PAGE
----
The film may be called Mercury Rising, but that title doesn't describe the trajectory taken by this motion picture, a routine thriller that combines government cover-ups with a cloying and poorly-motivated buddy story. The hook that is supposed to make Mercury Rising unique is that the young protagonist is autistic. However, aside from giving actor Miko Hughes a chance to win raves for his performance, this particular aspect of the film comes across as nothing more than a convenient plot device. Those expecting to see even a semi-thorough exploration of the condition will be disappointed. Mercury Rising treats autism with the same degree of efficiency that many action thrillers accord to alcoholism.
The script for Mercury Rising is exceptionally tiresome and hard-to-swallow. I don't know whether the problem is in the original book, Simple Simon, or in the screenplay adaptation, but this movie easily exceeds the intangible threshold beyond which a suspension of disbelief is no longer possible. Once again, certain standby plot elements -- the high-level government conspiracy and the maverick law enforcement agent -- are recycled, and not to good effect. While Bruce Willis can play the action hero as well as anyone in Hollywood, this particular outing leaves him marooned in situations that are characterized by too little tension and too much nonsense.
The story begins with a formulaic sequence in which The Tough FBI Agent with a Heart of Gold, Art Jeffries (Bruce Willis), is confronted with his own failure. Unable to resolve a hostage crisis in time, he is forced to observe as two teenagers are shot to death. The event weighs heavily on his conscience and heavy-handedly establishes his motivation for protecting 9-year old Simon Lynch (Miko Hughes) when he discovers the autistic child hiding in a closet after his parents have been gunned down by The Evil Hit Man Who Looks Like an Ex-Football Player. Soon, Art and Simon are on the run from seemingly everyone -- fleeing for their lives and bonding at the same time, with The Evil Hit Man Who Looks Like an Ex-Football Player always just a step behind them. Along the way, they are helped by The Best Friend Who Defies Orders to Help Out His Buddy (Chi McBride) and the Supporting Female Who May or May Not Become a Love Interest (Kim Dickens).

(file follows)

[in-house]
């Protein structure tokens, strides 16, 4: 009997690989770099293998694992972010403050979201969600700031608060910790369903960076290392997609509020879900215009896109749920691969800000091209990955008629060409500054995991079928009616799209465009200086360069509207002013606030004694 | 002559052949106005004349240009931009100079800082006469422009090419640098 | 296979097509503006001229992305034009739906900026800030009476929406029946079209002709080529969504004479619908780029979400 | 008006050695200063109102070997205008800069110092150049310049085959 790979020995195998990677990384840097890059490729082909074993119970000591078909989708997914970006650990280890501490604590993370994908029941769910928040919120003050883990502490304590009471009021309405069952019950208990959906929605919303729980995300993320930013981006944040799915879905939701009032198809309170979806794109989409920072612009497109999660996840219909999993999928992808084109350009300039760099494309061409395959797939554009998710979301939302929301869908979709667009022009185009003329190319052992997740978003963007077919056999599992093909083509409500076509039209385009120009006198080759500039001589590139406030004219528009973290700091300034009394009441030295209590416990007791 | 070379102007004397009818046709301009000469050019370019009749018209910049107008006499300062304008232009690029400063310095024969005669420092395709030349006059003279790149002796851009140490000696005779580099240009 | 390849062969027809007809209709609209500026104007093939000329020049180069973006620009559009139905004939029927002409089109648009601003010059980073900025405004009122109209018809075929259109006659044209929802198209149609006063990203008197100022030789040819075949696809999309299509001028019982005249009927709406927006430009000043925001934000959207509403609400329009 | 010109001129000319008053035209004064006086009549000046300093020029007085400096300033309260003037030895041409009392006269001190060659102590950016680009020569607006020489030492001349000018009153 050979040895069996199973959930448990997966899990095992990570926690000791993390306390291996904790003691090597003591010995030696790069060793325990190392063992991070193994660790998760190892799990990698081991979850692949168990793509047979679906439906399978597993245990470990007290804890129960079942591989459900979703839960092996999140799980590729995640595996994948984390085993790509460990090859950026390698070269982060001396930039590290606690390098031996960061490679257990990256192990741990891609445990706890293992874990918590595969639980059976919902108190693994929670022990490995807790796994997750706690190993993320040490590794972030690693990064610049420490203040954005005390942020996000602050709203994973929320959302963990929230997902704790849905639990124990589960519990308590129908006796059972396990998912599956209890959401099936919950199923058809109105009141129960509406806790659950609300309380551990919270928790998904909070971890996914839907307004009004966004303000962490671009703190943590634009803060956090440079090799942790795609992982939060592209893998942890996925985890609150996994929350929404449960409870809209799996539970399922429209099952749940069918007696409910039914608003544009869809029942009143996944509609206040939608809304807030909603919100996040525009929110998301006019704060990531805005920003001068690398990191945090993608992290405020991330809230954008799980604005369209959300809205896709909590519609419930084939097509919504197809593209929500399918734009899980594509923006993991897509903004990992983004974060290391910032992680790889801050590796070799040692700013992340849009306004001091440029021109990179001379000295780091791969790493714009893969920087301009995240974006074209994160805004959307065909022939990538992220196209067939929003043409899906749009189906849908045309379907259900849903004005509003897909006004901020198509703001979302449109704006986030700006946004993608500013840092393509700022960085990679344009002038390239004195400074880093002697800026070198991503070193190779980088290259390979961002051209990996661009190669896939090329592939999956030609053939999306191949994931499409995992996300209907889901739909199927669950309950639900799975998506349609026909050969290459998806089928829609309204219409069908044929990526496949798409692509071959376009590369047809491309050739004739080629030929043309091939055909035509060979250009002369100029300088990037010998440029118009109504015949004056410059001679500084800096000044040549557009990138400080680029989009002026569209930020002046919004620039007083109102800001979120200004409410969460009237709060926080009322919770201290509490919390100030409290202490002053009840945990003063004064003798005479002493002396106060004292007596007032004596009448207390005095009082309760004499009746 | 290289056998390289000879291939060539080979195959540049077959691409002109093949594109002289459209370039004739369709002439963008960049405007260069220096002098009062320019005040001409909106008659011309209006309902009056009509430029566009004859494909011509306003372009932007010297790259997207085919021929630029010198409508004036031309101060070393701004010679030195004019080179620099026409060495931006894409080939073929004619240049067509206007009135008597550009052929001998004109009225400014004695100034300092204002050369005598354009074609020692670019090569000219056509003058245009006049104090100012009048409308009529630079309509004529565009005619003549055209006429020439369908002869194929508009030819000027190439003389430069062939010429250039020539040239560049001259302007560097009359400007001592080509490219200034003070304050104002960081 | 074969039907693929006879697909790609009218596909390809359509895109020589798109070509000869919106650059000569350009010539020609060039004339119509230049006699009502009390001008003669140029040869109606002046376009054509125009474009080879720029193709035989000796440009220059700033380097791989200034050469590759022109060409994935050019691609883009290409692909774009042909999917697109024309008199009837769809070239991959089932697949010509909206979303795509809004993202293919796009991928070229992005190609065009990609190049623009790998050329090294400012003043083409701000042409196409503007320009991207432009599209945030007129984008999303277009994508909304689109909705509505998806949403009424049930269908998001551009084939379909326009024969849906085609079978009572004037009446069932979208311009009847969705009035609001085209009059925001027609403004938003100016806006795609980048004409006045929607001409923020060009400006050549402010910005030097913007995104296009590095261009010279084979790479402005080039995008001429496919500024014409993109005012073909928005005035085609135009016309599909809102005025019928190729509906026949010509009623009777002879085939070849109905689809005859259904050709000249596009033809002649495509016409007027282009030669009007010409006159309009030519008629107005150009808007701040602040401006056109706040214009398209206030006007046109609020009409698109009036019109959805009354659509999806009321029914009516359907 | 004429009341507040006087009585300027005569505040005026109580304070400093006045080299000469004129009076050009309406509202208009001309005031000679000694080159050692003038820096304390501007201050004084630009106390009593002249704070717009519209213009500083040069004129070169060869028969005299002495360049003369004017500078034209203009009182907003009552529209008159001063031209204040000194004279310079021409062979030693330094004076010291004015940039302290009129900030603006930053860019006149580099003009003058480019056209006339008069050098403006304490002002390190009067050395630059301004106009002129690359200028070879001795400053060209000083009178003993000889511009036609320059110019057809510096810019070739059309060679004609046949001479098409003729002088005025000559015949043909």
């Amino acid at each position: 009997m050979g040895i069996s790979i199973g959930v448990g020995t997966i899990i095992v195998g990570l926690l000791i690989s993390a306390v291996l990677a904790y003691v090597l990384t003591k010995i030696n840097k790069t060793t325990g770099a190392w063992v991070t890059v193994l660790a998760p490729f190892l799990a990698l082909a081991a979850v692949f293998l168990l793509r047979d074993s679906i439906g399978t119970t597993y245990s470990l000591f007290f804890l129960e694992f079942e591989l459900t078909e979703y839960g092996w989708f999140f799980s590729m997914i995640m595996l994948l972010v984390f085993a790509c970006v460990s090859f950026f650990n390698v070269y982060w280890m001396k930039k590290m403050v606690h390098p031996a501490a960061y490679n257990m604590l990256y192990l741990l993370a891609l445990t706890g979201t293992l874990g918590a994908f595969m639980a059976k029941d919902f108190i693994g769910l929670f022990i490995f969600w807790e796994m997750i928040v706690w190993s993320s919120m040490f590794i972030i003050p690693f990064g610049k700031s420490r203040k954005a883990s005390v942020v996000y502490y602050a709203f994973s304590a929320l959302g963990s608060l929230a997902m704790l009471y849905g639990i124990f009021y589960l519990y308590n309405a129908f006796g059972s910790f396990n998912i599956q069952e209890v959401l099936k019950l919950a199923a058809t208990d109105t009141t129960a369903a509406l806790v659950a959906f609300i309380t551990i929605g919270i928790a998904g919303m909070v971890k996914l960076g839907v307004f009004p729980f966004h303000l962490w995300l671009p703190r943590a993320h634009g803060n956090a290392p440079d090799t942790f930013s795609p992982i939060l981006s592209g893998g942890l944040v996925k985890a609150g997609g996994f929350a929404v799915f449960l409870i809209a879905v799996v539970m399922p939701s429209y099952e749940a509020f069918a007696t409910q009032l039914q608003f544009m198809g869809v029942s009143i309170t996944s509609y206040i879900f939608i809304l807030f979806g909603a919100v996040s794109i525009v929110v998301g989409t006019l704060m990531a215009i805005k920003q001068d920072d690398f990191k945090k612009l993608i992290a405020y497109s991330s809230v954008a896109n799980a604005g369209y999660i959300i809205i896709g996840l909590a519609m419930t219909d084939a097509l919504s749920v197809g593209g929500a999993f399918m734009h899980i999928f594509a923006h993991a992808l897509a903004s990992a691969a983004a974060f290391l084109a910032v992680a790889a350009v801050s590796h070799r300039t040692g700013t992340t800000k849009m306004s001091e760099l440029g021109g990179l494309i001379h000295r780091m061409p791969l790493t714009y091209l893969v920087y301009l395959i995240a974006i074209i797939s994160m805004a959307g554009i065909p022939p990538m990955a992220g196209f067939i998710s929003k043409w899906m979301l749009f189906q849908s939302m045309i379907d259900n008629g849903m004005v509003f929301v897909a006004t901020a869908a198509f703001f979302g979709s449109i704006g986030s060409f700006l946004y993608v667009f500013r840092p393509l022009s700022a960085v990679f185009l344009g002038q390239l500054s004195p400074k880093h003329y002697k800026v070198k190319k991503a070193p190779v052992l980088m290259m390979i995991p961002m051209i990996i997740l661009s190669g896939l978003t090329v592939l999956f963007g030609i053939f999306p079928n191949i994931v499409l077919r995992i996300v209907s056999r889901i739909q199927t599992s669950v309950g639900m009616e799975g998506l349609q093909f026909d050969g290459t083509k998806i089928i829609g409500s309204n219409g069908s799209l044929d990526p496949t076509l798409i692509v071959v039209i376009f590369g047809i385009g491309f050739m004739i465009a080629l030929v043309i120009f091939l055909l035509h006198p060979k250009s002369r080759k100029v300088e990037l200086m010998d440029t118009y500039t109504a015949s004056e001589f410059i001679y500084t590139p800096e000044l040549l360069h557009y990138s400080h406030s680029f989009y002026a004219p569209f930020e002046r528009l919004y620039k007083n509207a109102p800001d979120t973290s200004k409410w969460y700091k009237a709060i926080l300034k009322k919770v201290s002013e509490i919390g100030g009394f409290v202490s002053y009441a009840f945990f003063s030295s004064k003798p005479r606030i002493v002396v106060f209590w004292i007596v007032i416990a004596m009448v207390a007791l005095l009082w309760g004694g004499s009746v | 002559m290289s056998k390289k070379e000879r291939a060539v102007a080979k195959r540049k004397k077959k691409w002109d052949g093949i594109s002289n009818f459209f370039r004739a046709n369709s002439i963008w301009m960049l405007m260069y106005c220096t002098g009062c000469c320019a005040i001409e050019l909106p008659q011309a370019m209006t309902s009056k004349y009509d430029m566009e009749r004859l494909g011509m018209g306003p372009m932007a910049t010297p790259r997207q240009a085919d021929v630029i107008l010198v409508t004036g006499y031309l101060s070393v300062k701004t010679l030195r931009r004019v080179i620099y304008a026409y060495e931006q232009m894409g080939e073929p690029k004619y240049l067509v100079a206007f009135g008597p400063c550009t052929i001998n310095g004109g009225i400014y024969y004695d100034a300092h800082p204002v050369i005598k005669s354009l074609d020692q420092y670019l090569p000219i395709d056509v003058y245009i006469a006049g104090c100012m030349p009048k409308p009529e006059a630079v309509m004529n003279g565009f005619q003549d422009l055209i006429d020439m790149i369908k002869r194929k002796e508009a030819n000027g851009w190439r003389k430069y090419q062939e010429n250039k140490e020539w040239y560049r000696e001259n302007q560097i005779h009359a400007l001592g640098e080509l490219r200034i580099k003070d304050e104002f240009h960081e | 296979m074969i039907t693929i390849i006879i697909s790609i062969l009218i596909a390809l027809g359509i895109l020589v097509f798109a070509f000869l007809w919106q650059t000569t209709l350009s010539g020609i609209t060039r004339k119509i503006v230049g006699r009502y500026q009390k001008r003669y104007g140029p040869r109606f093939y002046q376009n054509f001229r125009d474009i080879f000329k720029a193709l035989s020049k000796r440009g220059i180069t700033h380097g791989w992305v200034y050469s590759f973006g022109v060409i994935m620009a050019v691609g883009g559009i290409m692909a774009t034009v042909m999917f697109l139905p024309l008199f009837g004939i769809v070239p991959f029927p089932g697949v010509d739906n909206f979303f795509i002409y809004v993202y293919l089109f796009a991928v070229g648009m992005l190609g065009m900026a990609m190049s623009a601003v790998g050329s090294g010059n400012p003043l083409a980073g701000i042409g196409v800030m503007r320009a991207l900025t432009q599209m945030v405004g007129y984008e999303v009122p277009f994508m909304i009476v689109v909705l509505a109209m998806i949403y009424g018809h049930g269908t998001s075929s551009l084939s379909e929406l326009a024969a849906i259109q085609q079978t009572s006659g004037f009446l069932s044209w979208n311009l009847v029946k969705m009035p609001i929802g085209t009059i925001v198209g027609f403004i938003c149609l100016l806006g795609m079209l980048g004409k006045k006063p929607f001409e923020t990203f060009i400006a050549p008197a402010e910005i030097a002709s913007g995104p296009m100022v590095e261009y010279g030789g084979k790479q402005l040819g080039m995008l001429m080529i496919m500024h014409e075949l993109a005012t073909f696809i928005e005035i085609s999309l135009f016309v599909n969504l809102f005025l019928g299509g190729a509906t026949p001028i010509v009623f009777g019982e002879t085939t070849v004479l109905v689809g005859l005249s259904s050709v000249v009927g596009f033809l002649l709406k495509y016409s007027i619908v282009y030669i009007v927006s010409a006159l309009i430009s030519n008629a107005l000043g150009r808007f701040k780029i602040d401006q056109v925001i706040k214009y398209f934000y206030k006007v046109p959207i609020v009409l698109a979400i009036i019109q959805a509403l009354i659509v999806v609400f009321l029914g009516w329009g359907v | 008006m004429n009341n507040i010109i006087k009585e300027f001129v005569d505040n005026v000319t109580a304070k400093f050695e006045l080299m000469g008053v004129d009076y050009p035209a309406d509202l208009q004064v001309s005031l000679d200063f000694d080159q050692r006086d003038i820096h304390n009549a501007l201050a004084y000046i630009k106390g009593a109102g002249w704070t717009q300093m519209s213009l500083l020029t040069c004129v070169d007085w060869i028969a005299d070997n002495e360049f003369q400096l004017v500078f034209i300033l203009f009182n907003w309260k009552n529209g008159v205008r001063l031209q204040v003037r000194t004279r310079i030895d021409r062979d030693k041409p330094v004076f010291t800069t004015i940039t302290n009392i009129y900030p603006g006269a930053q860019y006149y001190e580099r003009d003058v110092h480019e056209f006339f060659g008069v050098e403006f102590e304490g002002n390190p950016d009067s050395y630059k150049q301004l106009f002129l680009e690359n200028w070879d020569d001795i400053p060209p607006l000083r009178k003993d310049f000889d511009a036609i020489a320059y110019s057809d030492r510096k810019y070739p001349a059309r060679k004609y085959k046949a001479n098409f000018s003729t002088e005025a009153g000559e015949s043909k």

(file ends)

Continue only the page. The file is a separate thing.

Why is Simon in danger and why were his parents turned into Swiss cheese by The Evil Hit Man Who Looks Like an Ex-Football Player? Apparently, the government has spent millions of dollars developing an ultra-secret code called Mercury. To make sure it can't be cracked, they do the most intuitive thing possible: place a sample of it in a nerds' puzzle magazine. Of course, no one can solve it -- no one except autistic Simon, that is. When he calls the phone number listed in the solution, he gets the NSA. As a result, The Cold-Hearted, Sneering Government Man (Alec Baldwin) decides that Simon has to be eliminated -- for the good of the country, of course. But he hasn't counted on The Tough FBI Agent with a Heart of Gold, even though everyone in the audience has.
It's hard to get worked up about a routine thriller that doesn't do anything exceptionally well, and does quite a few things rather poorly. For those who are desperate to find elements of this movie to like, Mercury Rising manages to manufacture tension from time-to-time, but even the most exciting scenes (such as the one where Art and Simon are crouched down, avoiding passing trains) aren't that pulse-pounding. The climactic struggle is a real ho-hum affair which leads to a finale that is painful in its obviousness. Overall, director Harold Becker is constantly struggling (and failing) to generate even a moment that isn't derivative or obligatory.
Bruce Willis' star seems to be fading. This is his fourth straight lackluster outing, following Last Man Standing, The Fifth Element, and The Jackal. Willis isn't terrible, but this is the kind of role he can sleepwalk through, and often does. Alec Baldwin, combining elements of his characters from Glengarry Glenn Ross and Malice, does some scenery-chewing, but his performance is surprisingly lacking in menace. The film's real star is young Miko Hughes (Heather Langenkamp's son in Wes Craven's New Nightmare), who does as good a job as Dustin Hoffman playing an autistic individual, but is about 50 years younger.
Mercury Rising joins the likes of Hard Rain, The Replacement Killers, and U.S. Marshals on the heap of pallid 1998 thrillers. For those who like action and adventure in the theater, this has not been a good year. Hopefully, the advent of summer will change that. Until then, the best choices (for Bruce Willis or any other action hero) are on video. And, if you're determined to see Mercury rising, check out the morning sky in early May.